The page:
Seoul, South Korea-based Goldstar Inc, one of the early access clients for the Sparc systems-building kits from the LSI Logic Corp-Opus Systems Inc partnership, is concerned that bugs in the 25MHz, 18 MIPS chip set may impair its upward migration path. News of the bugs, which came to Goldstar’s attention in the last month, had the Korean company scuttling around to all the other Sparc makers looking for alternatives. Interviewed at the Comdex show, Goldstar also voiced scepticism that LSI will be able to deliver on its promise to produce an 80 MIPS CMOS Sparc chip, the Lightning co-development project it has with Metaflow Technologies and Hyundai Electronics. Goldstar claims the dataflow technology the trio is using to do two instructions in a single cycle is like eating dinner before you eat lunch. Goldstar’s suspicions have caused it to seek out LSI competitors Cypress Semiconductor and Texas Instruments, both of whom are also working on 80 MIPS Sparcs – Cypress under the code name Pinochle and Texas under the name Viking. In contrast to LSI, both are using the alternative superscaler approach. Goldstar would like to avoid going to Fujitsu for silicon because it finds the Japanese difficult to deal with. LSI’s Sparc Systems Division marketing director Prem Nath admits there are bugs in the 25MHz chip but says they are being worked around and that the chip runs Unix. They are nothing more than normal, he says, nothing show stopping and should be corrected in the next rev. Meanwhile, Lightning prototypes are due at the end of the second quarter.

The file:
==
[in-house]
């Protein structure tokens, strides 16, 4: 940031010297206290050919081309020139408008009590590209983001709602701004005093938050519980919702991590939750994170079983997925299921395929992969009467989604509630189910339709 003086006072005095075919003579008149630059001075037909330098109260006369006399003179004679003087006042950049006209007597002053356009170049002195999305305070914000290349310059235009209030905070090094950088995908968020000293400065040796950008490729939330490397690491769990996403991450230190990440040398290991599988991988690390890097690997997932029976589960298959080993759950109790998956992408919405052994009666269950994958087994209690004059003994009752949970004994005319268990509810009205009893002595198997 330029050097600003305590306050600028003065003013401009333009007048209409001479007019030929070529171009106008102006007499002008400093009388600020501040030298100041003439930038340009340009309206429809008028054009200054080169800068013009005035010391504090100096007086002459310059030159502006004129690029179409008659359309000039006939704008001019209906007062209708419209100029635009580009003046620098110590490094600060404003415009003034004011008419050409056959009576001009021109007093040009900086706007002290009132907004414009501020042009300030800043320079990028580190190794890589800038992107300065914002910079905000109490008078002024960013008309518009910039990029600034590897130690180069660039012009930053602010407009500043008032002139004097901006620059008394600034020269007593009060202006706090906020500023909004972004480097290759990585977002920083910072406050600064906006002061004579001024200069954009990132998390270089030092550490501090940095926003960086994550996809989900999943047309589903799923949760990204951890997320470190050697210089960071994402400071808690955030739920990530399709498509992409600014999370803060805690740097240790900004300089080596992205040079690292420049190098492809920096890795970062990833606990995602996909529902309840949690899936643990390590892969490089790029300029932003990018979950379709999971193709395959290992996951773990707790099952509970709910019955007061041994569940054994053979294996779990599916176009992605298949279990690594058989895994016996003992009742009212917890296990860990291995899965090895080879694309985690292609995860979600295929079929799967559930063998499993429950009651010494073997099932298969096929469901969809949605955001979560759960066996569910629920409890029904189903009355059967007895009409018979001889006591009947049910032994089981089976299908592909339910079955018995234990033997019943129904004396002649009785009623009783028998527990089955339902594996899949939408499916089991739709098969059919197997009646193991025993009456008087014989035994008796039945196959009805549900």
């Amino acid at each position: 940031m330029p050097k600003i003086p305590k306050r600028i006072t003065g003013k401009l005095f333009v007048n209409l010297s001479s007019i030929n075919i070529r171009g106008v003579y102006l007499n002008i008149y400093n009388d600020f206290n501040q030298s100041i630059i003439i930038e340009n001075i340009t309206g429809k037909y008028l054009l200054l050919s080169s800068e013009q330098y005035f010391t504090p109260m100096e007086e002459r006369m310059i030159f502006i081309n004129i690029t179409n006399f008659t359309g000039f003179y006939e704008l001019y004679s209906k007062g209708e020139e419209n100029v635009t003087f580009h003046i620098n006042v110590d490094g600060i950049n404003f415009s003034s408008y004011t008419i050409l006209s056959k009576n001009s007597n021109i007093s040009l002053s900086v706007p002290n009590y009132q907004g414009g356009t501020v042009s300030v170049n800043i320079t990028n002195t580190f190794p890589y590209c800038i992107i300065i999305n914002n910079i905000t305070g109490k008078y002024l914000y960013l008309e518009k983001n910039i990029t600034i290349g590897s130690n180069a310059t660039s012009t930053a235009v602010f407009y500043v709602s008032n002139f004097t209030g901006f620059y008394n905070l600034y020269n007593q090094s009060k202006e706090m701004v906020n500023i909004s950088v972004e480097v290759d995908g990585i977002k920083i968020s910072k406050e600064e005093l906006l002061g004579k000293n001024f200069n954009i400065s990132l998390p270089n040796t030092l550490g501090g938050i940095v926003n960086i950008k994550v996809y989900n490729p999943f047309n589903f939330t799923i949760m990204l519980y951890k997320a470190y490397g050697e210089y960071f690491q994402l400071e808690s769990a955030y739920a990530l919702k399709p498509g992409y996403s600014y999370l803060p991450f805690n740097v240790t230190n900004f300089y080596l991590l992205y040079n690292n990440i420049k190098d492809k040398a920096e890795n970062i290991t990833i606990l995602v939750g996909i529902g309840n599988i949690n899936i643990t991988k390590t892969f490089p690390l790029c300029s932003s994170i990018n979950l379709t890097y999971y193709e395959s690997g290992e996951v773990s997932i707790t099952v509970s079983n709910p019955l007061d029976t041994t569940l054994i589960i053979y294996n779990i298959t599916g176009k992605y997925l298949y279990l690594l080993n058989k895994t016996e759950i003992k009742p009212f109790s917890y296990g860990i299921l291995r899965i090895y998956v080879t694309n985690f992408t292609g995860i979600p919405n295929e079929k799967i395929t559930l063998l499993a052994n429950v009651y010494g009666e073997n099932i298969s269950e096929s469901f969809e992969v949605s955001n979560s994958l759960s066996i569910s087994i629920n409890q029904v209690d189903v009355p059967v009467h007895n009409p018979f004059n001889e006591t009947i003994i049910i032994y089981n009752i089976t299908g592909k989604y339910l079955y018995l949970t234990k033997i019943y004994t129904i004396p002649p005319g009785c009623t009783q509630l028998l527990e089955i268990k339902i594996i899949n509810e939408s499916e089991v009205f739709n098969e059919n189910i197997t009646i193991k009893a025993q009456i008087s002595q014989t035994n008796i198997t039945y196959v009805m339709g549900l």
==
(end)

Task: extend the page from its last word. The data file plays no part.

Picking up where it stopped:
Sun Microsystems unveils Sparclite family for embedded control
Sun Microsystems Inc’s Far East chip partner Fujitsu Ltd, through its San Jose, California-based Microelectronics Advanced Product Division, has announced the Sparclite family of Sparcs for an assault the embedded systems market. First in the line is the tightly-coupled MB86930. Sampling in the first quarter of next year and shipping during the autumn, it is manufactured in 0.8 micron CMOS technology. There are 20MHz, 30MHz and 40MHz ver
sions with performance going from 20 MIPS to 37 MIPS. Development tools for the part – including software emulators and debuggers for Sun hosts and personal computers from Microtec Research Inc, a hardware emulator from Step Engineering and real-time operating systems from Wind River Systems, JMI and Flame Computer – are expected by the middle of next year. With the LSI Logic and Integrated Device Technology implementations of the MIPS processor as well Sparcs from LSI and Cypress, not to mention the Philips’ effort, Intel Corp’s 80960 and Advanced Micro Devices’ Am29000, it is clear that Fujitsu is not going to have a clear run even with this new part. However, though the embedded market looks crowded, there is not too much danger of capsize as analysts believe the embedded market could be even more lucrative than the workstation market in the long run. Scottsdale, Arizona-based In-Stat Inc forecasts the embedded RISC market to be worth $248m out of an embedded systems market worth a total of $6,320m by 1994. Fujitsu Sparclite goes from under $50 in 1,000-up quantities.
JMI sets real-time C kernel for Sparc
Version 2.4 of Spring House, Pennsylvania-based JMI Software Inc’s C Executive real-time operating system kernel for embedded control applications can now be hosted on Sun Microsystems’ Spacrstation-1 workstation and used to develop applications before downloading them on to Sparc-based embedded control boards. Existing C Executive customers using complex instruction set processors can move their applications on to the Sparc using this new version, which includes an optional MS-DOS-compatible file system – CE-DOSfile. C Executive is available in the UK from Real Time Systems Ltd, Douglas, Isle of Man, at UKP600, the MS-DOS file system costs an extra UKP300. Versions for Transputers, Intel’s 80960 and the Motorola 88000 processors will be out soon.